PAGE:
Elevation adjustment is sometimes by a ‘T’ bar which should rotate freely or by a hex head of some sort. It’s always best to use a ring spanner for any trap work to avoid the risk of damage to some very tight bolts.
Check that the design of the trap is compatible with the base – a rear pivot teal trap on a cradle doesn’t work. Similarly if the base is the wrong size or the seat is wrongly positioned it might make a trapper’s life a bit difficult.
Worn out bits you don’t want to see.
All these bits are from traps described and sold as being in ‘good working order’.
The left hand spring has snapped, more than likely due to over-tightening, the ends were put together inside a tube which had each end welded to one bit of the spring. The centre spring thread has snapped and been welded together. Most of the thread has worn away and the bolt worn thin by the spring due to being too loose. The spring on the right has stretched due to being too tight.This is the mainshaft of a trap which was throwing standards up until the day I sawed it up. The shaft is seized solid and partially worn through; the trap was working because the top nut was loose and the arm swivelled around the shaft.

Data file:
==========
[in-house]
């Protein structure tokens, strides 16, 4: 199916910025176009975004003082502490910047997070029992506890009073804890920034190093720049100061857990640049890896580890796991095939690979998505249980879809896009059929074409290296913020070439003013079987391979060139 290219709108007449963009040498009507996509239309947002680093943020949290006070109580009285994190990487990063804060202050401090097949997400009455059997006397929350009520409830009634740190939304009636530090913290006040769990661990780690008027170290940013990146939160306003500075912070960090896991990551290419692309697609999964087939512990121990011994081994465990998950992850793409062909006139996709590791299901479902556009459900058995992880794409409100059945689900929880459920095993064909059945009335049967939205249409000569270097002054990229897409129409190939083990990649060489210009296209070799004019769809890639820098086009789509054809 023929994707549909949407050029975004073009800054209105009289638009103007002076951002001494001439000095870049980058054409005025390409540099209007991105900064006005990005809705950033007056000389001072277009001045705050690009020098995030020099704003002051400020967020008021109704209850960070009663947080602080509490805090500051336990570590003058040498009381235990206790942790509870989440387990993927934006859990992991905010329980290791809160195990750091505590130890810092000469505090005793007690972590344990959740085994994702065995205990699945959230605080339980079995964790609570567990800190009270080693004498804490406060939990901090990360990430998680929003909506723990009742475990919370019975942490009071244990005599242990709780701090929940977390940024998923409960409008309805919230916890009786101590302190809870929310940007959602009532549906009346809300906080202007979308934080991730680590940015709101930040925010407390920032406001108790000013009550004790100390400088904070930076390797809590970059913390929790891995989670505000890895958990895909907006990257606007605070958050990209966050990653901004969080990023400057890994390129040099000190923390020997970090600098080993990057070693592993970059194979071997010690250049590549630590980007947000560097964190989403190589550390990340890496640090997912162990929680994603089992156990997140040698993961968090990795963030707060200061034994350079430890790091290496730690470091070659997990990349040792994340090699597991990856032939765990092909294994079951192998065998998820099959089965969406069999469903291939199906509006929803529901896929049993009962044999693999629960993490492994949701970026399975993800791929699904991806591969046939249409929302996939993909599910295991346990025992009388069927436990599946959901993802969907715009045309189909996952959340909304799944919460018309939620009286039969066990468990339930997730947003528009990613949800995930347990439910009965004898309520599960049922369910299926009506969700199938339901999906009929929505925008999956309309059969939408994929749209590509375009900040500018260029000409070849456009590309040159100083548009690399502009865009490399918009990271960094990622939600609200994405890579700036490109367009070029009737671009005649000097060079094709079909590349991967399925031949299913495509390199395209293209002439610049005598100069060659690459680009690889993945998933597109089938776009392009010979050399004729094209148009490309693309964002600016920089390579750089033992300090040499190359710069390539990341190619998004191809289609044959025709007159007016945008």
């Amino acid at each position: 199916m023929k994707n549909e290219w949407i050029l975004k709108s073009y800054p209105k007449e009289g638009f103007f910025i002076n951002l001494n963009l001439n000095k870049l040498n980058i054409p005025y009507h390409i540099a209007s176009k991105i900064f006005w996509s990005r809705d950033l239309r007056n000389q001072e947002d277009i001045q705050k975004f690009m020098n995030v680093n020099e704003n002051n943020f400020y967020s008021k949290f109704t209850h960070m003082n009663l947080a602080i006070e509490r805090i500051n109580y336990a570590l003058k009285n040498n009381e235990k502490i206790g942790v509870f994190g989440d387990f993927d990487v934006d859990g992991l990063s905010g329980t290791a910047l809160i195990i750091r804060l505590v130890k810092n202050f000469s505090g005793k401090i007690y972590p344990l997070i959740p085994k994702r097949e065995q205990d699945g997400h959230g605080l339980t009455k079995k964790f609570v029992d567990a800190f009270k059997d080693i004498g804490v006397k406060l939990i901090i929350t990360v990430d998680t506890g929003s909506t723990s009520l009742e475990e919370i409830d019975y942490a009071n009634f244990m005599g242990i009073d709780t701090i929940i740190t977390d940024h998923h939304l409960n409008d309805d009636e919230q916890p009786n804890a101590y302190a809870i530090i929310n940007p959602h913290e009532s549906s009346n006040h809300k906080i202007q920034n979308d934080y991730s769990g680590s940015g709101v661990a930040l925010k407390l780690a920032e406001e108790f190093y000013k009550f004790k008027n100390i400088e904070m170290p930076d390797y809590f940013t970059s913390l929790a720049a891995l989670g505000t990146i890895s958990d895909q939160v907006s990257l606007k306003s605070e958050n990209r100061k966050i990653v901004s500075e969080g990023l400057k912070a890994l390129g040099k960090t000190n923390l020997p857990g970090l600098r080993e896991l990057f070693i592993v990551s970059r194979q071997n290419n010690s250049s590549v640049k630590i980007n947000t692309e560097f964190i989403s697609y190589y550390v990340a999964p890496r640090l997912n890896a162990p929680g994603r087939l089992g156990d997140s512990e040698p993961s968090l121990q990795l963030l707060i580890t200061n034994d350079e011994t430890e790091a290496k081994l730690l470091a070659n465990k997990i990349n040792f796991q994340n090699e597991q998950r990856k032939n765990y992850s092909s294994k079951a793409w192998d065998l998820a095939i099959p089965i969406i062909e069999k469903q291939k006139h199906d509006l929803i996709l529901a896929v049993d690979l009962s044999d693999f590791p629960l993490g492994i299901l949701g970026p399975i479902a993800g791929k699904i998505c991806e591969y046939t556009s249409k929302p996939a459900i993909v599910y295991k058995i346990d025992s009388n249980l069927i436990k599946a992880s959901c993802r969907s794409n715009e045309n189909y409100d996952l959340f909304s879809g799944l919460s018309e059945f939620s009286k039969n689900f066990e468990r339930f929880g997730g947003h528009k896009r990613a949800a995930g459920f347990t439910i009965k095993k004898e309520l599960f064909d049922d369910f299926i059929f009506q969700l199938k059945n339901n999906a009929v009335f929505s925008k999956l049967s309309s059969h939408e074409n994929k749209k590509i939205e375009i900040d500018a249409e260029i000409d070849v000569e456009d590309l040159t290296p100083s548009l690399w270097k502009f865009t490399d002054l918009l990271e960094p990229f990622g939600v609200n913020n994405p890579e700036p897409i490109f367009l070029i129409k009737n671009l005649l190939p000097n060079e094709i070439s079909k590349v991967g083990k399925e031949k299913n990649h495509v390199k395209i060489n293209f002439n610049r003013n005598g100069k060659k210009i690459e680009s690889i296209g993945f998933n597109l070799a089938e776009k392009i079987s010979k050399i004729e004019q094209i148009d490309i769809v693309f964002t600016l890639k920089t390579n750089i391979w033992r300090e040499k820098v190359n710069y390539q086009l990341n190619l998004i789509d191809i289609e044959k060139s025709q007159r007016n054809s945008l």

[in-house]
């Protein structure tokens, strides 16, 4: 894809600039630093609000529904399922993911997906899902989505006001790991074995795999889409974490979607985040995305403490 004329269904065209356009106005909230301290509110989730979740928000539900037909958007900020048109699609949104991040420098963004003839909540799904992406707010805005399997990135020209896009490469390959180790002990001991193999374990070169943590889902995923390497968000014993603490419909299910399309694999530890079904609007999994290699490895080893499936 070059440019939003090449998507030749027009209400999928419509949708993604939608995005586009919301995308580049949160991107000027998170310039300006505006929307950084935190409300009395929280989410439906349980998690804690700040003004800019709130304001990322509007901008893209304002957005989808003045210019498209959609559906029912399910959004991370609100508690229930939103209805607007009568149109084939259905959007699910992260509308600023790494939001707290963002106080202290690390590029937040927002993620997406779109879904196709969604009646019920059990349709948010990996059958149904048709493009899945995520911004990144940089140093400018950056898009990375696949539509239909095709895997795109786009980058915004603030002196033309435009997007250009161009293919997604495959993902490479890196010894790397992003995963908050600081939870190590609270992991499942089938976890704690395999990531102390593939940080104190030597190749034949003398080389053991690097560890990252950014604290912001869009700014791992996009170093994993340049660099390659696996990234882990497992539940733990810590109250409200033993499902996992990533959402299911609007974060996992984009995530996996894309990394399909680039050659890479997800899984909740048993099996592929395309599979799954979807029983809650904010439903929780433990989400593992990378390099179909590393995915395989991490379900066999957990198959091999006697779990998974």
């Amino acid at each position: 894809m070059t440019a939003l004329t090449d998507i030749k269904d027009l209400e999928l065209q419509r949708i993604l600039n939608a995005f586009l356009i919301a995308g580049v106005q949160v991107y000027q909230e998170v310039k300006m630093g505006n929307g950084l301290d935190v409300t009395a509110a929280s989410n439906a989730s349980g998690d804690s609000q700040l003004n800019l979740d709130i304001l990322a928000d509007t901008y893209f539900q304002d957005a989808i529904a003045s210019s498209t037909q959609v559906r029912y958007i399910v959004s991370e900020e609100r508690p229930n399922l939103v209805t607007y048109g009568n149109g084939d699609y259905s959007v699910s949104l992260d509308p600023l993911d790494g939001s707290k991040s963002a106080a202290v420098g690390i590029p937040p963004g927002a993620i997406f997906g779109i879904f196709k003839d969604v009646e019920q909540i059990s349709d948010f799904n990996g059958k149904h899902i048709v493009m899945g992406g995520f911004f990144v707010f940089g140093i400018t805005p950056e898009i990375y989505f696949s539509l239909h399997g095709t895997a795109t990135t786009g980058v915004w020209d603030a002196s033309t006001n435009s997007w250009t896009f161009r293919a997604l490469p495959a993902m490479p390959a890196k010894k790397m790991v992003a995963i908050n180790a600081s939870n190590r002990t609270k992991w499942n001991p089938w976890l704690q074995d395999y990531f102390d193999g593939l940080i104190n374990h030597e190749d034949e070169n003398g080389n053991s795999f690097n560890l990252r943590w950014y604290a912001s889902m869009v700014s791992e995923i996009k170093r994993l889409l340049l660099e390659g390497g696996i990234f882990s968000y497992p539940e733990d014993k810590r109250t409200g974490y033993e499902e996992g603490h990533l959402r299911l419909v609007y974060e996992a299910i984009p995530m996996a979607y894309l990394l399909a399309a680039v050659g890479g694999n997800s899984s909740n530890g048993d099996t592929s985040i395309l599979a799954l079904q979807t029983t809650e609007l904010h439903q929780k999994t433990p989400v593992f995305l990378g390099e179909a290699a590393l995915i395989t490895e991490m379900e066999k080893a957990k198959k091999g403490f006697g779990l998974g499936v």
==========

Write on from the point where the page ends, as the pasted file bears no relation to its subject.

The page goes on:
On the left is a bronze link from a rabbit trap. The main shaft hole is good but the spring has nearly worn through the side of the link. The right hand link is from a heavy double trap where the second shaft has bent and nearly worn through one edge of the link.
This is the pivot bolt and spring linkage from a Juba double trap, obviously working in this condition but probably wouldn’t have gone on for much longer. The trap will have been designed to allow for a bit of wear but the shaft of the M12 bolt is now about half the width it should be
This is a trap arm and its main shaft. The holes in the arm were enlarged because both retaining nuts were loose, they should be the same size as the thread on the shaft on the left. The nuts were loose because the shaft is a replacement made from soft bronze rather than steel, if the nut was tightened it would have stripped the thread.